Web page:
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(Reuters) - The Bank of England should consider unwinding its 435 billion pound quantitative easing programme earlier than planned, BoE policymaker Ian McCafferty told the Times in an interview.
The BoE's current policy dictates not starting to reverse QE until interest rates are materially higher than at present. No other serving BoE policy maker apart from McCafferty has proposed changing this.
The BoE views interest rates as a more precise monetary tool than QE. Even a partial reversal of QE would involve a commitment to sell gilts back to the market over many months.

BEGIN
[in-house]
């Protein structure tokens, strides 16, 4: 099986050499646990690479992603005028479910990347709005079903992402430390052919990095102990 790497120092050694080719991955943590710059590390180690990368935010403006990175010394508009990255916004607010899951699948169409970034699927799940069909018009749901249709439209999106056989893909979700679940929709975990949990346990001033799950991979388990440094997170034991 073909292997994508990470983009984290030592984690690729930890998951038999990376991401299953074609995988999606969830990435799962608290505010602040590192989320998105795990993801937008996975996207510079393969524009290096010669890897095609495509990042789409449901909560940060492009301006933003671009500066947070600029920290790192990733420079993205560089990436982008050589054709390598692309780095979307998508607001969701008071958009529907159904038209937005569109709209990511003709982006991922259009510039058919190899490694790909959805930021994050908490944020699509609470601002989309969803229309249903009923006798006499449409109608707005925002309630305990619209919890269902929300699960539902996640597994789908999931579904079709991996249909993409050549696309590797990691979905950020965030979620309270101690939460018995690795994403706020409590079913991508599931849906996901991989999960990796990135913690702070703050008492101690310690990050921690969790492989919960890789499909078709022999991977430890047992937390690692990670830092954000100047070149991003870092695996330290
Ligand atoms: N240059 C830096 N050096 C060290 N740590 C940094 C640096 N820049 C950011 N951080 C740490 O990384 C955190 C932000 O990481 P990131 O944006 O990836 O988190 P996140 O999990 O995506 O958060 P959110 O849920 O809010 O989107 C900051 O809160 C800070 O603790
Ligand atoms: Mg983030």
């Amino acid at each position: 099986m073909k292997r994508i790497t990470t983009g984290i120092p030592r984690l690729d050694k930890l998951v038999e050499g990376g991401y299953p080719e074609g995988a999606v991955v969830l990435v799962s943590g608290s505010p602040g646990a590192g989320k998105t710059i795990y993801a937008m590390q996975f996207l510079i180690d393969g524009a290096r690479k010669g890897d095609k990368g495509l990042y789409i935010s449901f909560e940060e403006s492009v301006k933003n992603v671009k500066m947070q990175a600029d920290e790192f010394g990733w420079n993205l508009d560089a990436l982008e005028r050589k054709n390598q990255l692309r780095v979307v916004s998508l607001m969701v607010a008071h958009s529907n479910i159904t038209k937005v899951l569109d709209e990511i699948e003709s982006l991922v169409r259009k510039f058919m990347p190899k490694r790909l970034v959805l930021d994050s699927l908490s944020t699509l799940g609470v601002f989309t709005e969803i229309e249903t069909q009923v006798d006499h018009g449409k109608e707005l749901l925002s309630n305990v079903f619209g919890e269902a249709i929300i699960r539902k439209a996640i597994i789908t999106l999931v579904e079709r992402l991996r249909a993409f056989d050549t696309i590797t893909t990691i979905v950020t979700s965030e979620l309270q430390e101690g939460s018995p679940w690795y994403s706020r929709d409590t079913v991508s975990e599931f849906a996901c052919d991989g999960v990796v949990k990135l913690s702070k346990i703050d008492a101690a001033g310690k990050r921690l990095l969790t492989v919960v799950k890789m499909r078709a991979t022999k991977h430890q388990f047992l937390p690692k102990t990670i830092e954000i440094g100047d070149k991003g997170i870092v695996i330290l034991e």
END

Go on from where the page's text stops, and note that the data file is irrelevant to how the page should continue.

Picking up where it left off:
McCafferty, who voted to raise interest rates in June, was looking to vote for a quarter-point rate rise again in August, the newspaper said. He cited strong jobs data and 42-year-low unemployment as factors supporting a rate increase.
On Wednesday, the Bank of England's top official Ben Broadbent said in an interview he was not ready to raise interest rates just yet.
On inflation, McCafferty said it would likely "peak at over 3 percent", and that "consumer growth will slow".
Reporting by Sangameswaran S in Bengaluru and David Milliken in London; Editing by Chris Reese and Andrew Hay